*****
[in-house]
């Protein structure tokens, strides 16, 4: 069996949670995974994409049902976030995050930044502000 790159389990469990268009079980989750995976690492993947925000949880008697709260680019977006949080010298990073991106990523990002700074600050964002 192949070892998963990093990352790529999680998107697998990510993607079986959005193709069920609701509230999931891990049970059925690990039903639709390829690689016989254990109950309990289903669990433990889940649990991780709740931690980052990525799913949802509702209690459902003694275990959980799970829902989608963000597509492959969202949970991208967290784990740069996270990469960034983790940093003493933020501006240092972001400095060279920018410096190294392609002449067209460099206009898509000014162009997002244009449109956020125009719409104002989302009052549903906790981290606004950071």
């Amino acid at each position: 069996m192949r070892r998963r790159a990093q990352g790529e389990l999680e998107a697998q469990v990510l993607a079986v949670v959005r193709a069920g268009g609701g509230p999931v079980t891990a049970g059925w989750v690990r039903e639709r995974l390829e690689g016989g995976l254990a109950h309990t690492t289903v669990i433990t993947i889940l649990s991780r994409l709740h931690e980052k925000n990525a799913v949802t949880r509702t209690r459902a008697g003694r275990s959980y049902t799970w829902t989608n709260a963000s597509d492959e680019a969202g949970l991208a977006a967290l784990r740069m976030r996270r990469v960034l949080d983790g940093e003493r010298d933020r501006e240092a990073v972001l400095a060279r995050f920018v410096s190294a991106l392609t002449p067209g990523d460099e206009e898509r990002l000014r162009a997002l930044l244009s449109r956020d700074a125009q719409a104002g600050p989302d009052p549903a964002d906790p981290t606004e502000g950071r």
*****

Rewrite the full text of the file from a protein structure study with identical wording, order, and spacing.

[in-house]
């Protein structure tokens, strides 16, 4: 069996949670995974994409049902976030995050930044502000 790159389990469990268009079980989750995976690492993947925000949880008697709260680019977006949080010298990073991106990523990002700074600050964002 192949070892998963990093990352790529999680998107697998990510993607079986959005193709069920609701509230999931891990049970059925690990039903639709390829690689016989254990109950309990289903669990433990889940649990991780709740931690980052990525799913949802509702209690459902003694275990959980799970829902989608963000597509492959969202949970991208967290784990740069996270990469960034983790940093003493933020501006240092972001400095060279920018410096190294392609002449067209460099206009898509000014162009997002244009449109956020125009719409104002989302009052549903906790981290606004950071």
């Amino acid at each position: 069996m192949r070892r998963r790159a990093q990352g790529e389990l999680e998107a697998q469990v990510l993607a079986v949670v959005r193709a069920g268009g609701g509230p999931v079980t891990a049970g059925w989750v690990r039903e639709r995974l390829e690689g016989g995976l254990a109950h309990t690492t289903v669990i433990t993947i889940l649990s991780r994409l709740h931690e980052k925000n990525a799913v949802t949880r509702t209690r459902a008697g003694r275990s959980y049902t799970w829902t989608n709260a963000s597509d492959e680019a969202g949970l991208a977006a967290l784990r740069m976030r996270r990469v960034l949080d983790g940093e003493r010298d933020r501006e240092a990073v972001l400095a060279r995050f920018v410096s190294a991106l392609t002449p067209g990523d460099e206009e898509r990002l000014r162009a997002l930044l244009s449109r956020d700074a125009q719409a104002g600050p989302d009052p549903a964002d906790p981290t606004e502000g950071r």